After all the setbacks, we were keen to get on the road as soon as I got back to Kenya on December 30th. We set off for Nakuru, a small National Park on a brackish soda lake full of flamingos and pelicans. We had received a tip that it had lots of migrant Steppe Eagles and Steppe Buzzards as well as the rarer Spotted Eagles. Simon had been working on the car over the Christmas break, and we packed it up and hit the road.
It was my first time in Nakuru and I was immediately impressed with the beauty of the area and the amount of wildlife. We got into the park in the early evening and had to rush to our campsite but saw a Spotted Hyena, the much rarer Striped Hyena and rhinos as well as thousands of buffalos on the way.
The three days we spent in Nakuru were very productive. We saw lots of Steppe Eagles, Steppe Buzzards and Montagu’s Harriers as well as a few Lesser Kestrels. We found the most productive area for raptors to be on the outskirts of the park on the sewage treatment plant. There resided cormorants in large numbers alongside Marabou Storks and here we saw the largest numbers of Eurasian Marsh Harriers, Fish Eagles and European Black Kites. We didn’t turn our heads away from the lions we saw walking along the lake shore, or the two leopards we saw sitting in trees.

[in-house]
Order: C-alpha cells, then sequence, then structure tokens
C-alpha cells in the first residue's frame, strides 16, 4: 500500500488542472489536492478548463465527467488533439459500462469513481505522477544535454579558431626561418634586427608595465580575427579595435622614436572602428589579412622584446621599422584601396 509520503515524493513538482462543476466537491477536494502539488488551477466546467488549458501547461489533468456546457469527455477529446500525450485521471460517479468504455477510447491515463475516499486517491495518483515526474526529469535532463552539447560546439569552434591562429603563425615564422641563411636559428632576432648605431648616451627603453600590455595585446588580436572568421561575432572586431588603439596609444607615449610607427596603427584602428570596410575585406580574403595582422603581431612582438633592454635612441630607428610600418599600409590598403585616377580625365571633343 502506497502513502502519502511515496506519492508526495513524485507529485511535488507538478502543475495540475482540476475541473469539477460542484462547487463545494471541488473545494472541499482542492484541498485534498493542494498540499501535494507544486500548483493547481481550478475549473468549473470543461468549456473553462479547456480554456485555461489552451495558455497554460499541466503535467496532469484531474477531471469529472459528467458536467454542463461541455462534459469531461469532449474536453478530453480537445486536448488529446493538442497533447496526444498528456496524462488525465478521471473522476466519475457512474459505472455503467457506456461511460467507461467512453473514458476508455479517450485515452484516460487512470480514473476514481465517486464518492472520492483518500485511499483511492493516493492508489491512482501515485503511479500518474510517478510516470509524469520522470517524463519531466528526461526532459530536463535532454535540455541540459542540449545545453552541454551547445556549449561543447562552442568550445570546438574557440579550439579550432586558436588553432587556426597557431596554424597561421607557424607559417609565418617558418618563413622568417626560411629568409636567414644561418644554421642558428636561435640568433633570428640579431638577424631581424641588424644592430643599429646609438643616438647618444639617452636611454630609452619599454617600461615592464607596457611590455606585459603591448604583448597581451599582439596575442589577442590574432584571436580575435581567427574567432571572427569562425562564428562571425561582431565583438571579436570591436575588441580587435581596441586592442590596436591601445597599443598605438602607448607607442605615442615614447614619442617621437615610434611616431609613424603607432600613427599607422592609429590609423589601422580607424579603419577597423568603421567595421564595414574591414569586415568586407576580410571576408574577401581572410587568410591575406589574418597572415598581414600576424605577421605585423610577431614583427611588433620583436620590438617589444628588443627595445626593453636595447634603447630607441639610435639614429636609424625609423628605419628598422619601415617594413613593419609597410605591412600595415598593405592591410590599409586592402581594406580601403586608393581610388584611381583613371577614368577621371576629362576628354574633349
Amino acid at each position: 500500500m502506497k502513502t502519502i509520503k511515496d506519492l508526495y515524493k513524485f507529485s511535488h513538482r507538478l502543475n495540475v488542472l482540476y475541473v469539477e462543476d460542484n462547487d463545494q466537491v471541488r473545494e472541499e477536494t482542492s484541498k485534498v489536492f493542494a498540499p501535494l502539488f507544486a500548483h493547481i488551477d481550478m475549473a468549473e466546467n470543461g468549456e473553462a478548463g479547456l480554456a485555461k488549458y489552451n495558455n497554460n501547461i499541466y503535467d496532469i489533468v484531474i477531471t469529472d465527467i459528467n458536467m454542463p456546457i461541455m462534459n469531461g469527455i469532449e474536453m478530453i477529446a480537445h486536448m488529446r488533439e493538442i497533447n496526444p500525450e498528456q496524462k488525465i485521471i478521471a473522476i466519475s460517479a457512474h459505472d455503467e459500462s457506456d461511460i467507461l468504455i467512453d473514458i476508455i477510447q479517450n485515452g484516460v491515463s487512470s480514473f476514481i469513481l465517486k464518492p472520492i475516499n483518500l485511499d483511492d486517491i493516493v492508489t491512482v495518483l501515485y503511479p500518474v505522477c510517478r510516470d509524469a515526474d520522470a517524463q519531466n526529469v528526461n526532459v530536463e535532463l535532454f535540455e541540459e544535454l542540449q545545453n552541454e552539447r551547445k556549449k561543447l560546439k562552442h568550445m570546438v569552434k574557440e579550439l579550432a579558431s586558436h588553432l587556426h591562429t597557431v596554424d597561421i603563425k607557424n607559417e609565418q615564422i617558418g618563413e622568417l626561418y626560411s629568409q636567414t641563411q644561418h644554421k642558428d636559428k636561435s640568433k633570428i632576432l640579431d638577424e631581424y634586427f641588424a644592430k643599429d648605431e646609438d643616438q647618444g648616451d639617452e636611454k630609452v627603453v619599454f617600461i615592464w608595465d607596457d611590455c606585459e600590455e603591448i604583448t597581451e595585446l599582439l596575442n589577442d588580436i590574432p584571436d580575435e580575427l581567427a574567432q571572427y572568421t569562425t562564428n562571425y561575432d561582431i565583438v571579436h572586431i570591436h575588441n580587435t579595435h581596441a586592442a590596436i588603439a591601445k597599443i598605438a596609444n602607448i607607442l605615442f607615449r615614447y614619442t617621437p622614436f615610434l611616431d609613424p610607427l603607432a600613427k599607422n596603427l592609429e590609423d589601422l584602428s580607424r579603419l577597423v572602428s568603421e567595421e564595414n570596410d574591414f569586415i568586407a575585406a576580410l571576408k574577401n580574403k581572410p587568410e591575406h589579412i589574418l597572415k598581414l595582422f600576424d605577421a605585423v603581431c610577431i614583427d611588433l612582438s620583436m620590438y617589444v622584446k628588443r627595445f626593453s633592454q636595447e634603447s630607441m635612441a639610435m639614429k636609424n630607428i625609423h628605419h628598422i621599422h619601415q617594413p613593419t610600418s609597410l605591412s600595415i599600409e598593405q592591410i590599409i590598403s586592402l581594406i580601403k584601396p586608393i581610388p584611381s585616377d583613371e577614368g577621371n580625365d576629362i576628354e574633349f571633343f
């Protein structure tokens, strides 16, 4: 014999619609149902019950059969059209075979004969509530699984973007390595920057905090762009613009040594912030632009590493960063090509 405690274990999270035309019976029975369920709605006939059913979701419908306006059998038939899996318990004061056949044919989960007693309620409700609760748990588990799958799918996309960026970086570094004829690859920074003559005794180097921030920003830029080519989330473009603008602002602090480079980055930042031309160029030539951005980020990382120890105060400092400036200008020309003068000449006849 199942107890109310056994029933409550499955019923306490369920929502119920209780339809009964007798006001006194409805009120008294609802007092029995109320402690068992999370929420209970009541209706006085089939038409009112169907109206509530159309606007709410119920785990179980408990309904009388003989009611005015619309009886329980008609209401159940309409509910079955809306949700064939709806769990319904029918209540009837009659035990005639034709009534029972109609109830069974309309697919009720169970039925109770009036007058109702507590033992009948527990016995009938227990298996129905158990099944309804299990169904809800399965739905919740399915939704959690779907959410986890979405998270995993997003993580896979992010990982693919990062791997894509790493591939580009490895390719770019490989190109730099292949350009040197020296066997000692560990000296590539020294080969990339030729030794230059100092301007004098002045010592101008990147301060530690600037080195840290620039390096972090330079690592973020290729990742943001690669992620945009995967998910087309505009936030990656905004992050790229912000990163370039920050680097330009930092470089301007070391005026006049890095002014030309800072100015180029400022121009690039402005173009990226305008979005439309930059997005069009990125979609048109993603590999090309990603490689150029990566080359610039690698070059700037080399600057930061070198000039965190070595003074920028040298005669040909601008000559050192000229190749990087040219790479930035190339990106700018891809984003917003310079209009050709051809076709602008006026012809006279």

We dropped off to see Sarah Higgins and Rosy and Girl in Naivasha on the way back. Rosy is back in the big shed with Girl. He can see a little out of his right eye but nothing out of his left eye. His immune system seems to be rejecting the lenses and building up fibrin. But he still seems as tough as ever and calls out territorially.
We spent a night in Hell’s gate and sat atop a cliff in the morning waiting for the cliff-nesting Ruppell’s Vutlures to start flying below us. We spent three hours photographing and watching the vultures as they set off for the day. We were giving a presentation that afternoon so we sat alone at a designated picnic spot, working on the computer. Simon suddenly shouted, and I turned to see a huge male baboon sitting on the wall behind me. Simon ran at it with his arms waving and shouting. This baboon was not one bit intimidated and jumped straight into the car, turning the place upside down before Simon managed to scare him off. He didn’t go far though, just a few feet away where he drank from a tap that required him to press a button and dip his head under the tap to drink at the same time. Impressed, we decided to move on before his buddies joined him.
Simon gave his presentation that afternoon and we returned to Nairobi where we are now, sorting a couple of things, before setting off again tomorrow. It’s good to be on the road and busy. The birds of prey have not let us down. In fact, we have been luckier than expected with a second sighting of the Greater Spotted Eagle in Nakuru. Our piece of good news is that we have heard from Ole Donyo Laro who are almost ready to take the Bearded Vulture which will completely free us to start moving through the continent on this expedition.
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